Spanning these three thematic pillars, two transversal structures will frame the Doctoral Training Unit as a coherent and shared interdisciplinary endeavour: the first builds on the conceptual work realized within the previous DTU “Digital History and Hermeneutics”, serving as a theoretical “Überbau” for organizing the collaborative work within the thematic units; the second transversal structure “Deep time & history” will serve as a common ground for discussing fundamental questions of how the collection, analysis, visualization, and interpretation of the big data of the past affects our understanding of time.

We designed the thematic pillars and transversal structures to function as “trading zones” – a concept originating from the sociology of knowledge describing the affordances and risks involved when trying to build fruitful bridges between disciplinary traditions and communities of practice. Inspired by a critical reflection of the metaphor of “deep time”, our DTU will problematize complex notions of multi-layered temporalities both in a “horizontal” (longue-durée) and “vertical” (superimposed temporal regimes).

COORDINATOR

Daniel Schmidt

DTU TITLE

Sustainable Polymer Composites (SusPoCo)

INSTITUTIONS

Luxembourg Institute of Science & Technology (LIST)

University of Luxembourg

PHD GRANTS (FNR)

8

Abstract

The need to manage resources sustainably has never been clearer. Fiber reinforced polymers (“composites”) combine low density and excellent structural performance, making them highly attractive in this context. From lightweight vehicles to wind turbine blades to corrosion-resistant bridges, composites are already having an impact on greenhouse gas (GHG) emissions. To realize their promise, however, a truly sustainable composite lifecycle is essential, and three critical needs must be addressed:

1. Composites must be made from bio-based and / or recovered materials.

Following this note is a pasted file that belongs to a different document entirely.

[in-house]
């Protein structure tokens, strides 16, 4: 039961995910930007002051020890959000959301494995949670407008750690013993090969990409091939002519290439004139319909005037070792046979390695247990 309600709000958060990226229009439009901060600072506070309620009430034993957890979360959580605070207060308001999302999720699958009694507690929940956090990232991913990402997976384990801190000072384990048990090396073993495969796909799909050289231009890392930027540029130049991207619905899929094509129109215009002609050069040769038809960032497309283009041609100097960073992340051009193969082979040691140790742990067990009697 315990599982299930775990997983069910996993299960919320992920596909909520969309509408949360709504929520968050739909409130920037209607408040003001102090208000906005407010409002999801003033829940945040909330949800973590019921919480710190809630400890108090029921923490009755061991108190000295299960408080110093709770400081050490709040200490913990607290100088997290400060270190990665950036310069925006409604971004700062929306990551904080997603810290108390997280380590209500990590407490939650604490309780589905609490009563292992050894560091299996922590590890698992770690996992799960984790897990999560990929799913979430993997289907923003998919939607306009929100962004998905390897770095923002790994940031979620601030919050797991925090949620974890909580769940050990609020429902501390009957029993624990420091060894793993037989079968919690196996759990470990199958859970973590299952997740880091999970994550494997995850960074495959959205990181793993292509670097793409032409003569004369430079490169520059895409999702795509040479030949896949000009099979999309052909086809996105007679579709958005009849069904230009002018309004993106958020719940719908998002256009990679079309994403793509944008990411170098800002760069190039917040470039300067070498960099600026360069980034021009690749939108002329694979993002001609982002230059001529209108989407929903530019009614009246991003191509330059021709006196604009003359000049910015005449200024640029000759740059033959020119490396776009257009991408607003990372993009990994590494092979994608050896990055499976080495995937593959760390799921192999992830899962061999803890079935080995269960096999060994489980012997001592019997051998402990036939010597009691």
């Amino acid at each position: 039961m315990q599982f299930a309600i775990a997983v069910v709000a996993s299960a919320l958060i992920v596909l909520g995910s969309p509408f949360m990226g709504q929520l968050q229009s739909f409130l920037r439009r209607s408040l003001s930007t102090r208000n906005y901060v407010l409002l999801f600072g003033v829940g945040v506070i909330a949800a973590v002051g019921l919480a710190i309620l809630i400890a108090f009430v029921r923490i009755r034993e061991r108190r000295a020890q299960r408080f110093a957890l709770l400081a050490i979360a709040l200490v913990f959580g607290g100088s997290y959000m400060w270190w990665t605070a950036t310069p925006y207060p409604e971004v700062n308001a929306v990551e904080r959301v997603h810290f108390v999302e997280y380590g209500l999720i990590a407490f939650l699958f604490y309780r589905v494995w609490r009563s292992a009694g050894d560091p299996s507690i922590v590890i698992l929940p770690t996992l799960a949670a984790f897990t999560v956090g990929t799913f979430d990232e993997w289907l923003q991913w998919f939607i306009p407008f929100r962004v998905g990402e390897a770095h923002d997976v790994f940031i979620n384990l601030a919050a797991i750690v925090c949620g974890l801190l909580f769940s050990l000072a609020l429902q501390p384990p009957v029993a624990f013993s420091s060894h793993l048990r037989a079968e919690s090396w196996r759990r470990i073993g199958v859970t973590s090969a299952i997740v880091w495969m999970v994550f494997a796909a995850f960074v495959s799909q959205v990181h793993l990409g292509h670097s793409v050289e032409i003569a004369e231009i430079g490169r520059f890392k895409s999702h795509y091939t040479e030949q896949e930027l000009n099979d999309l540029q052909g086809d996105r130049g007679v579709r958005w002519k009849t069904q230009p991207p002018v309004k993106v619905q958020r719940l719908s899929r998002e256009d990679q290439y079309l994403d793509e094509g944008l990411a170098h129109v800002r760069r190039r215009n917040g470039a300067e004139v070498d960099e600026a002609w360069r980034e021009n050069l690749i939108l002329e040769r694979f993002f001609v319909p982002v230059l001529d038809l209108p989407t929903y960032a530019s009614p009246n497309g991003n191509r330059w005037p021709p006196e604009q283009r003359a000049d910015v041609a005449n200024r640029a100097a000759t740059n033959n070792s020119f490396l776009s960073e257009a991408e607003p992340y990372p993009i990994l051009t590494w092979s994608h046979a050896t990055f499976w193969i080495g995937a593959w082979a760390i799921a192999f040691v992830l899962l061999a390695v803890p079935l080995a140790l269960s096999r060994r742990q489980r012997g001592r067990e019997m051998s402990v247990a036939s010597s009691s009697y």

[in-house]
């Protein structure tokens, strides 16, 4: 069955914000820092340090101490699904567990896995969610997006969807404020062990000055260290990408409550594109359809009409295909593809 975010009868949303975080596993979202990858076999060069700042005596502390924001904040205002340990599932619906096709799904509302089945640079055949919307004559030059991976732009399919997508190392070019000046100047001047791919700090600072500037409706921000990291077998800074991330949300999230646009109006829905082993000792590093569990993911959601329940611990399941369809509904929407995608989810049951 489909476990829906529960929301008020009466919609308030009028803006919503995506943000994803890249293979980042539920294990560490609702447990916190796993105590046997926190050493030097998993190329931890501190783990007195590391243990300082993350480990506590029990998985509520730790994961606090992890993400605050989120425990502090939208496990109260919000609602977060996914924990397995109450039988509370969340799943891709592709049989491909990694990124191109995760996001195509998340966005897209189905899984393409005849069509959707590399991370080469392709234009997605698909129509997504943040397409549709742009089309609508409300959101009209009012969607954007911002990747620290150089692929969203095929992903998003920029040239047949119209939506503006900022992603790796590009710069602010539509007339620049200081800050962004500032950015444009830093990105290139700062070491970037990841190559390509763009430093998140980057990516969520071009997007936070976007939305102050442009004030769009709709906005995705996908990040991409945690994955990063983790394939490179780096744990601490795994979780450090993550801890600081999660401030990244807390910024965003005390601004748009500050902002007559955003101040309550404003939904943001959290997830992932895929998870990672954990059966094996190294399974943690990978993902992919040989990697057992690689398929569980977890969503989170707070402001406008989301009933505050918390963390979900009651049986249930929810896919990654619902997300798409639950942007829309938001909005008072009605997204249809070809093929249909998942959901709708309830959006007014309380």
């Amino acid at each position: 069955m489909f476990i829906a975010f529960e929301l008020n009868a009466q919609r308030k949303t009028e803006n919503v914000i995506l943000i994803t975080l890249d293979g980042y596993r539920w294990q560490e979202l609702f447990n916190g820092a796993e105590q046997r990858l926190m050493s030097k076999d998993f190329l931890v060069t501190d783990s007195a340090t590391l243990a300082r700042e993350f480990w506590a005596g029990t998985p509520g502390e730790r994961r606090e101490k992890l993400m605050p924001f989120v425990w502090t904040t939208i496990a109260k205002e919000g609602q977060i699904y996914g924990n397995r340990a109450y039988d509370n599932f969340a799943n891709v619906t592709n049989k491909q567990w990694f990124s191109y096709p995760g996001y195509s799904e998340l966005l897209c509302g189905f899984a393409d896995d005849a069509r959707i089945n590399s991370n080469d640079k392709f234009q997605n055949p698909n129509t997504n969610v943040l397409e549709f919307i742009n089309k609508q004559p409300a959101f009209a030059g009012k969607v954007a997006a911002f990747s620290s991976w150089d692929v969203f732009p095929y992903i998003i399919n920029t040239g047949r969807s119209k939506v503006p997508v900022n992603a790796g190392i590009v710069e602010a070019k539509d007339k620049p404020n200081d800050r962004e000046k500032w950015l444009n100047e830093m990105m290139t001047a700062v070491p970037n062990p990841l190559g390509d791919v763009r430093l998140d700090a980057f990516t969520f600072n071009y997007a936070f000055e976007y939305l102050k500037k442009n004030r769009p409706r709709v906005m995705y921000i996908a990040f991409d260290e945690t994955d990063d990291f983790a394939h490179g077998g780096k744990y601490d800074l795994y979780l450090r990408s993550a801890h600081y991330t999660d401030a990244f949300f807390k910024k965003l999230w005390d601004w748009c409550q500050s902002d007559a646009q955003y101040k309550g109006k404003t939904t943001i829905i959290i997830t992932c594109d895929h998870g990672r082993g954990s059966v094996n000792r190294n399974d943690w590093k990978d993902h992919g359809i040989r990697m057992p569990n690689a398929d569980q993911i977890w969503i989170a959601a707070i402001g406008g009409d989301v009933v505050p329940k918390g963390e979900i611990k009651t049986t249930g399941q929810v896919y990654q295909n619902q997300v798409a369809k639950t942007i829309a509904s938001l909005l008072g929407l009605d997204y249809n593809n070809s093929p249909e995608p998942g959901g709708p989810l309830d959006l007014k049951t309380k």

2. These sustainable components must be effectively combined, and the resultant composites must be efficiently formed into robust structures designed for reprocessing and repair.

3. At end-of-life, these composites must be readily disassembled and their components recovered and reused.

These needs are translated into three research axes with 9 PhD topics distributed among them. This effort will extend the state-of-the-art in disciplines from computer simulations and polymer chemistry to composite (re-)processing, recycling and design for repair. A skilled team from the Luxembourg Institute of Science & Technology (LIST) and the University of Luxembourg (UL) will build on existing and anticipated collaborations, leveraging strong expertise in all relevant fields to guide a critical mass of PhD candidates in the execution of highly impactful scientific research.

Students will benefit from the collaborative, multidisciplinary nature of the work, a strong training plan, high quality facilities and infrastructure, a stimulating international environment, and experienced supervisors with the demonstrated ability to coordinate and execute research at this scale. The work aligns with institutional and national research priorities, and its success will jump-start the careers of the student participants, enable the broader, more sustainable use of composites, generate new economic activity and benefit society.

COORDINATOR

Dirk Brenner

DTU TITLE

Nextimmune2: Next Generation Immunology Research

INSTITUTIONS

Luxembourg Institute of Health (LIH)

University of Luxembourg

PHD GRANTS (FNR)

16

Abstract